EU agencies have published a new joint report to help the European Commission (EC) in the development of an action plan against the “rising threat” posed by antimicrobial resistance.
The report, which was carried out at the request of the EC, combines data from five European monitoring networks that gather information from the European Union (EU) Member States, Iceland, Norway and Switzerland.
In addition to noting that the use of certain antimicrobials in animals and humans is associated with resistance to these antimicrobials in bacteria from animals and humans, the report concludes that “important differences” exist in the consumption of antimicrobials in animals and in humans between European countries.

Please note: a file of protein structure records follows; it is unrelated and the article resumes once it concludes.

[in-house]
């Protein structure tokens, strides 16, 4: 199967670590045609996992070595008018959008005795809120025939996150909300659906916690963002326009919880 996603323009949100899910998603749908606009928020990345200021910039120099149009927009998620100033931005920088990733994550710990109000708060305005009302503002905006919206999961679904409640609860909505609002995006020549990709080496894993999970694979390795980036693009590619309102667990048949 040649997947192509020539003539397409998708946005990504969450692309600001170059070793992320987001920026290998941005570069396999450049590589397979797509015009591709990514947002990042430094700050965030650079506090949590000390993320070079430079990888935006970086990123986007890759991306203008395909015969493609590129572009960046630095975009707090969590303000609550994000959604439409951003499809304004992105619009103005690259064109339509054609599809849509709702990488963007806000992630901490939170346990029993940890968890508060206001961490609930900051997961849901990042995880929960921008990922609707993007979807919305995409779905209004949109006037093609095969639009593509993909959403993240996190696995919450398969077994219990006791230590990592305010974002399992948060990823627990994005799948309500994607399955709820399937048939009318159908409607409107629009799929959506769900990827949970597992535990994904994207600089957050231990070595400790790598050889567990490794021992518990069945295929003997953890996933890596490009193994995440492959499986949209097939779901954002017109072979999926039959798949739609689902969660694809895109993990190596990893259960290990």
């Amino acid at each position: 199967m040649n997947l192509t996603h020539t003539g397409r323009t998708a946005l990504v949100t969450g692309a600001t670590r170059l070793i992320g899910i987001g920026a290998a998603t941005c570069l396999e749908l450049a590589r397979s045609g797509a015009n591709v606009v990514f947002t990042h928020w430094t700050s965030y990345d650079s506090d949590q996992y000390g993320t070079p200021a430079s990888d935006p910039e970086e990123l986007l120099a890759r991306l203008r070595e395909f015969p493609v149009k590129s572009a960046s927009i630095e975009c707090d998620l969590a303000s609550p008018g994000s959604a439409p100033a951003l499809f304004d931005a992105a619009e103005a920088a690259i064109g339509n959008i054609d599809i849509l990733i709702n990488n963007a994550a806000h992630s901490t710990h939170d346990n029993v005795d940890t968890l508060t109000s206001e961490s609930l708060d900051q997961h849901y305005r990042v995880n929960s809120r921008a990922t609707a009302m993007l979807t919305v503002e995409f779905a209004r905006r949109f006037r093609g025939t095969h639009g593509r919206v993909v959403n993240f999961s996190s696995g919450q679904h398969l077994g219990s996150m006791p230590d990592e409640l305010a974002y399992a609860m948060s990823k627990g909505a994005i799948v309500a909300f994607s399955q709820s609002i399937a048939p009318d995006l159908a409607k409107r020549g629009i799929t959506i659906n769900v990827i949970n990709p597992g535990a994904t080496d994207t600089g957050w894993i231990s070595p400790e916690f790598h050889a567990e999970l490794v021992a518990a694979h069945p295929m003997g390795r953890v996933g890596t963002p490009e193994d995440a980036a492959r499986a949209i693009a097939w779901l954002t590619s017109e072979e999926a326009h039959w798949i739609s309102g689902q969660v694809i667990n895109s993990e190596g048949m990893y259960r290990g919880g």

Published by the European Centre for Disease Prevention and Control (ECDC), the European Food Safety Authority (EFSA) and the European Medicines Agency (EMA), the report is seen as the EU’s first fully integrated analysis of the consumption of antimicrobial agents and occurrence of antimicrobial resistance in bacteria from humans and food-producing animals.
“It also identifies data limitations that need to be addressed to allow further analysis and conclusions to be drawn,” it is stated in the report summary. “These include additional data on antimicrobial consumption by animal species, data on antimicrobial consumption in hospitals in more European countries and monitoring of resistant bacteria in the normal flora from both healthy and diseased people.”
This is the first in a series of reports that EMA, EFSA and ECDC are planning to publish based on the data collected by various monitoring networks.